by Marion Nestle
May 20 2013

What I’m reading about the farm bill: sarcastic, sober, troubling

The best recent analysis of what’s happening with the farm bill comes from Tom Laskawy on Grist.

For one thing, it has a great title: “Undead farm bill: Everyone’s favorite legislative zombie shuffles on.”

For another, it makes a troubling point: if Congress fails to pass a farm bill, the good parts go out with the bad.

Actually, the question really is whether Congress will ever pass a farm bill again. For the first time, those close to the legislative process are starting to have their doubts. And that may be a really bad thing.

Bah, humbug, you say! The farm bill is larded with bipartisan subsidies for the largest-scale farmers who grow commodities like corn, soy, and cotton. It’s also the bill that authorizes the federal crop insurance program, which has grown like gangbusters over the last decade. Last year (thanks to the drought) farmers received over $17 billion in insurance payouts — almost all of which benefited large-scale commodity agriculture. A chicken pox on all their coops!

That not an unreasonable reaction. But also at stake in the farm bill are billions of dollars for conservation programs that help farmers mitigate the environmental effects of their work, and pay them to set aside marginal farmland as wildlife habitat. It also contains millions in federal funds that support organic farmers, help younger and “new” farmers get their start, and prop up local food efforts, organic research, and farmers markets.

What’s good in the current farm bill draft?  The Specialty Crop Farm Bill Alliance (which represents growers of fruits, vegetables, nuts) summarizes:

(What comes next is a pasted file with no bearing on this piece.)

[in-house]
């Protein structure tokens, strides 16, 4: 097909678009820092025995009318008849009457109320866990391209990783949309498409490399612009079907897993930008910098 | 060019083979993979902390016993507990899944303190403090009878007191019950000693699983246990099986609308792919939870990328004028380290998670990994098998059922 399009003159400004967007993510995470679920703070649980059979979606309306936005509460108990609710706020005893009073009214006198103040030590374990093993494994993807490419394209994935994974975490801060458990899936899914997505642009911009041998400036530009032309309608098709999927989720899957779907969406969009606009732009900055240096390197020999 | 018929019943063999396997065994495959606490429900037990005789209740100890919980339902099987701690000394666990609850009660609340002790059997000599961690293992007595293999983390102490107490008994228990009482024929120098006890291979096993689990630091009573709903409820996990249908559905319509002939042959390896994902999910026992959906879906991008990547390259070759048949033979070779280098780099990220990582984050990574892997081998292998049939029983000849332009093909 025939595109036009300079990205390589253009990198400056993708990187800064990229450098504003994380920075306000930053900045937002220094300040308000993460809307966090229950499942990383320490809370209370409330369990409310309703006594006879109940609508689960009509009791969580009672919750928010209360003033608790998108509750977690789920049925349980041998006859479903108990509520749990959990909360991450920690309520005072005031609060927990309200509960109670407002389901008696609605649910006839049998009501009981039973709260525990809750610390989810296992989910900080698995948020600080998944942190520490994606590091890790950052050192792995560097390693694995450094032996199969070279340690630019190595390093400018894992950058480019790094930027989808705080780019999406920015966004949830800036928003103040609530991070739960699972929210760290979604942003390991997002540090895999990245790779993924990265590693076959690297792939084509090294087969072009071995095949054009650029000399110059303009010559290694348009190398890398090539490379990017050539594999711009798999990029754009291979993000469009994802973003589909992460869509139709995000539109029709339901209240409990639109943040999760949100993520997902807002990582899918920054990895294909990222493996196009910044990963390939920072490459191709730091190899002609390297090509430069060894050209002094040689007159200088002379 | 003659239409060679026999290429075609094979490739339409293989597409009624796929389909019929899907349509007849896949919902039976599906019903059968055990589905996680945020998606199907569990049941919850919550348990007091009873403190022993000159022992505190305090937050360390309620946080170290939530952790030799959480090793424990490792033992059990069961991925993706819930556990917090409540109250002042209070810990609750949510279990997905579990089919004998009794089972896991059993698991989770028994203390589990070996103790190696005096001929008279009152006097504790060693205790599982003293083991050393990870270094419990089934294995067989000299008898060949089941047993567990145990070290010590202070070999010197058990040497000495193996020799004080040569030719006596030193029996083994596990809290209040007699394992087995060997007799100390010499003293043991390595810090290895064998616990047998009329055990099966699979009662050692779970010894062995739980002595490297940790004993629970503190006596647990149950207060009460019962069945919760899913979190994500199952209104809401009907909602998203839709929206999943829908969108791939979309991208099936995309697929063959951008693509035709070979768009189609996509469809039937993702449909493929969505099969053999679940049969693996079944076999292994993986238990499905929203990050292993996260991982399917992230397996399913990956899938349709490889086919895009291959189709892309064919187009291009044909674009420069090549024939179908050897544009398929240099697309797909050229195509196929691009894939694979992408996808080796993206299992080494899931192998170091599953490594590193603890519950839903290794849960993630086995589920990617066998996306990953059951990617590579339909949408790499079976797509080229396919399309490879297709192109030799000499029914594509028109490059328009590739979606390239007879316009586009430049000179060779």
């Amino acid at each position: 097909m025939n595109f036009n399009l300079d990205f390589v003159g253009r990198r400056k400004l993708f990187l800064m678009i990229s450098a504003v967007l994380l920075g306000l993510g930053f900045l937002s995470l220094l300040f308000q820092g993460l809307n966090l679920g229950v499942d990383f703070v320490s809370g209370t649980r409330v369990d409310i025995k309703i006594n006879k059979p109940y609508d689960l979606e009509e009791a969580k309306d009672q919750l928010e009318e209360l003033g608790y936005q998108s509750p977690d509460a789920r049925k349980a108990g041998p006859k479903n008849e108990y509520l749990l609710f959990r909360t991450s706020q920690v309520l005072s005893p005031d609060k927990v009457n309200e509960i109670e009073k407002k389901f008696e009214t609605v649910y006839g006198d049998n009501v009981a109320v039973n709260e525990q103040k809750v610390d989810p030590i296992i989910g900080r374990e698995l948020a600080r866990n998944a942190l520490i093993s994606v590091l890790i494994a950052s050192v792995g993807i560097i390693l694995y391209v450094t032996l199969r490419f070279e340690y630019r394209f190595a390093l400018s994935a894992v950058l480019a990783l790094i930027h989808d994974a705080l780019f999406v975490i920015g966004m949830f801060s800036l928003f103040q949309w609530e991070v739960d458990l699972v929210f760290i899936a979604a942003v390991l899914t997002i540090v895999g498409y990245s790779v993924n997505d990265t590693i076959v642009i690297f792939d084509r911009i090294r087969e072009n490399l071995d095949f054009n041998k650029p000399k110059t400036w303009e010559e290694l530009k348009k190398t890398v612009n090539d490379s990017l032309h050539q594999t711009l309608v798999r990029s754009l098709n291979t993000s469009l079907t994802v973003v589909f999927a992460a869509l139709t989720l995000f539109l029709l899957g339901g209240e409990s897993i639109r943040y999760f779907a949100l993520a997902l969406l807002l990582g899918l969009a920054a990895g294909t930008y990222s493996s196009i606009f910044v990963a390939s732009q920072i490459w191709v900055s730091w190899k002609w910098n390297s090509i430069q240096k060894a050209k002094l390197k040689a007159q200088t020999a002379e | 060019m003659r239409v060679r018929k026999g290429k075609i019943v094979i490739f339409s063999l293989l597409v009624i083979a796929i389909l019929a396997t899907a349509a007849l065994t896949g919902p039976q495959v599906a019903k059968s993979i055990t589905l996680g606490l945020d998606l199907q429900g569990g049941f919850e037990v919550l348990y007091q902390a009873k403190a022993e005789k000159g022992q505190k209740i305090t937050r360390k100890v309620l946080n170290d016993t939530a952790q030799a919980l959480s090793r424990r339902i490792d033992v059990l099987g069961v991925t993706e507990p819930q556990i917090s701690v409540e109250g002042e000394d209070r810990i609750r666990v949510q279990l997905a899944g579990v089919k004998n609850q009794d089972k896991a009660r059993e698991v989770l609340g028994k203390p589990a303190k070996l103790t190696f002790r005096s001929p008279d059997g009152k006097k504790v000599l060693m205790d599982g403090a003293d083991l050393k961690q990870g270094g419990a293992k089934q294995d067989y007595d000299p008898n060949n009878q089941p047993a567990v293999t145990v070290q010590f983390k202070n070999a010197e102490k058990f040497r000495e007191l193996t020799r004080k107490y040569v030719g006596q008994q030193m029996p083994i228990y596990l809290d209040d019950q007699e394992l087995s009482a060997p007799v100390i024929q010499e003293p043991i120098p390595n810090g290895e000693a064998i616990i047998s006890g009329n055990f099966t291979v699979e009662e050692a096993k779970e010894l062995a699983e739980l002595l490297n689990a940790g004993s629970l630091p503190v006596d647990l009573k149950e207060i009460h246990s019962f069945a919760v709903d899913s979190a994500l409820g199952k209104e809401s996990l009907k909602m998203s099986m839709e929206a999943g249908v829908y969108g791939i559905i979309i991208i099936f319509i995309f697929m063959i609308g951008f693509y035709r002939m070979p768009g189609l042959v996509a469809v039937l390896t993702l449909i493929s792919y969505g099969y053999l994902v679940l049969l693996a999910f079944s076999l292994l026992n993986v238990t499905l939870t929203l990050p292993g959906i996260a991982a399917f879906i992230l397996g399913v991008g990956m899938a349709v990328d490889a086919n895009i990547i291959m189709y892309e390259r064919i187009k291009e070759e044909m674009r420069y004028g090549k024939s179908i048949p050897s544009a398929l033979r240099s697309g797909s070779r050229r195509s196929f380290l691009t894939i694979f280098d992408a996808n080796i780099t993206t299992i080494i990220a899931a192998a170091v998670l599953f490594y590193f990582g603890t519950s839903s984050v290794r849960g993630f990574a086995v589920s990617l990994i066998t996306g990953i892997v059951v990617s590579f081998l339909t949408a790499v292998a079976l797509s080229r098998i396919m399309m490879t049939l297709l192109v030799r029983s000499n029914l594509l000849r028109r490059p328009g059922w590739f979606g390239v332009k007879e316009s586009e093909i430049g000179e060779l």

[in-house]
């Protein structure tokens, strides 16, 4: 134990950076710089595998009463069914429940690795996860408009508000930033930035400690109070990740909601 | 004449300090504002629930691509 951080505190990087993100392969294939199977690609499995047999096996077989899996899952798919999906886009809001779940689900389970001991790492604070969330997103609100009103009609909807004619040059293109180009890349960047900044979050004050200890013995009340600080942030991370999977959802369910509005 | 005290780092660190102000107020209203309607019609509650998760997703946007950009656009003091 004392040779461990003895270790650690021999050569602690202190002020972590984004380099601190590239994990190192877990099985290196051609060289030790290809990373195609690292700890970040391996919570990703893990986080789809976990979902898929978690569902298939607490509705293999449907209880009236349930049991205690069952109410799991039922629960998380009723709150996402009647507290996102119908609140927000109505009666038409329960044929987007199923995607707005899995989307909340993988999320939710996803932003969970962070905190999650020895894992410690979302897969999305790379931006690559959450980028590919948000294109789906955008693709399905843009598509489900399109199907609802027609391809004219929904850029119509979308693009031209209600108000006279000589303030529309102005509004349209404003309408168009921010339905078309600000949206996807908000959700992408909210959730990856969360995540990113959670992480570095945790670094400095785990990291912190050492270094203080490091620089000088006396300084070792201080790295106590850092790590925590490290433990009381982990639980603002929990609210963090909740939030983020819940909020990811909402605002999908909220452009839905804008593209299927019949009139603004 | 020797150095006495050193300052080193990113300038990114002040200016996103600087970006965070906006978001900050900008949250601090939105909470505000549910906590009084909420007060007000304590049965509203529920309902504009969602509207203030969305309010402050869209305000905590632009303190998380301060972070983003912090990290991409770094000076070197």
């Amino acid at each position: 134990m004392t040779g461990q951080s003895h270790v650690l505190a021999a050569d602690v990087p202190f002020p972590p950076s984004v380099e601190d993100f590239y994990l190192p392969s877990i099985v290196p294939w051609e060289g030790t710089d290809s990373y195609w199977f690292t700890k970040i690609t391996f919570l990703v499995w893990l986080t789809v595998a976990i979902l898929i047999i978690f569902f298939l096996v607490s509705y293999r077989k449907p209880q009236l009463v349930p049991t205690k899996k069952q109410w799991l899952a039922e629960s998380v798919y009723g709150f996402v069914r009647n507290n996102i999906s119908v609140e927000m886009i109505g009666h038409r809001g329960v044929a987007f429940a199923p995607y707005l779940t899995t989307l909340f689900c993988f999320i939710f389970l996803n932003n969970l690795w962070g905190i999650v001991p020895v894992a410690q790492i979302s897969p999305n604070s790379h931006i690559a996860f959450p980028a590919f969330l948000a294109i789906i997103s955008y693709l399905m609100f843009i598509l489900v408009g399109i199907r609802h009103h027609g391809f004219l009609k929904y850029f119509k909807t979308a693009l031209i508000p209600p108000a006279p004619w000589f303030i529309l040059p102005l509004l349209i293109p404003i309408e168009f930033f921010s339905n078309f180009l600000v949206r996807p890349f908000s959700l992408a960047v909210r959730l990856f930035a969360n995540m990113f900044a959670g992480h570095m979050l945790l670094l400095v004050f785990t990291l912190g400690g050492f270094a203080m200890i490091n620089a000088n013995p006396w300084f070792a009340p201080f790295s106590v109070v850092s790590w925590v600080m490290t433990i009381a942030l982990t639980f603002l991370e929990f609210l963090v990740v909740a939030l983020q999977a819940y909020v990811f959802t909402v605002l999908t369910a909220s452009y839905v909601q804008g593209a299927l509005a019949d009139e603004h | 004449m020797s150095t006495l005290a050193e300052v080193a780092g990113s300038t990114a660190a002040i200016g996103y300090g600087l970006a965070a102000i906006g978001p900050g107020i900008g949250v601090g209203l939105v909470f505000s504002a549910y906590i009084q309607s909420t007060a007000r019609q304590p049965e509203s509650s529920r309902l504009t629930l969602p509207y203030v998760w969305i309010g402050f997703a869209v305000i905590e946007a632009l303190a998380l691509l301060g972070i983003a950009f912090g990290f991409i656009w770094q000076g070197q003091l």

• Specialty Crop Block Grants funded at $72.5 million in fiscal 2014-2017 and $85 million in FY2018
  • Specialty Crop Research Initiative funded at $50 million in FY2014-15; $55 million in FY 2016-2017; and $65 million in FY2018
  • Coordinated Plant Management Program funded at $62.5 million in FY2014-2017 and $75 million in FY2018
  • Market Access Program and Technical Assistance for Specialty Crops fully funded at 2008 Farm Bill levels
  • Fresh Fruit and Vegetable Program fully funded at 2008 Farm Bill levels
  • Section 32 specialty crop purchases at 2008 levels
  • DoD Fresh program fully funded at $50 million per year consistent with 2008 Farm Bill levels
Dan Flynn of Food Safety News compares the amount of time spent on the farm bill to the Korean War and explains the meaning of its  proposal to transfer “non-inspection” of catfish from USDA to FDA.

Here are the bills:

This is all so disheartening.  Eternal optimist that I am, even I am having trouble with this one.

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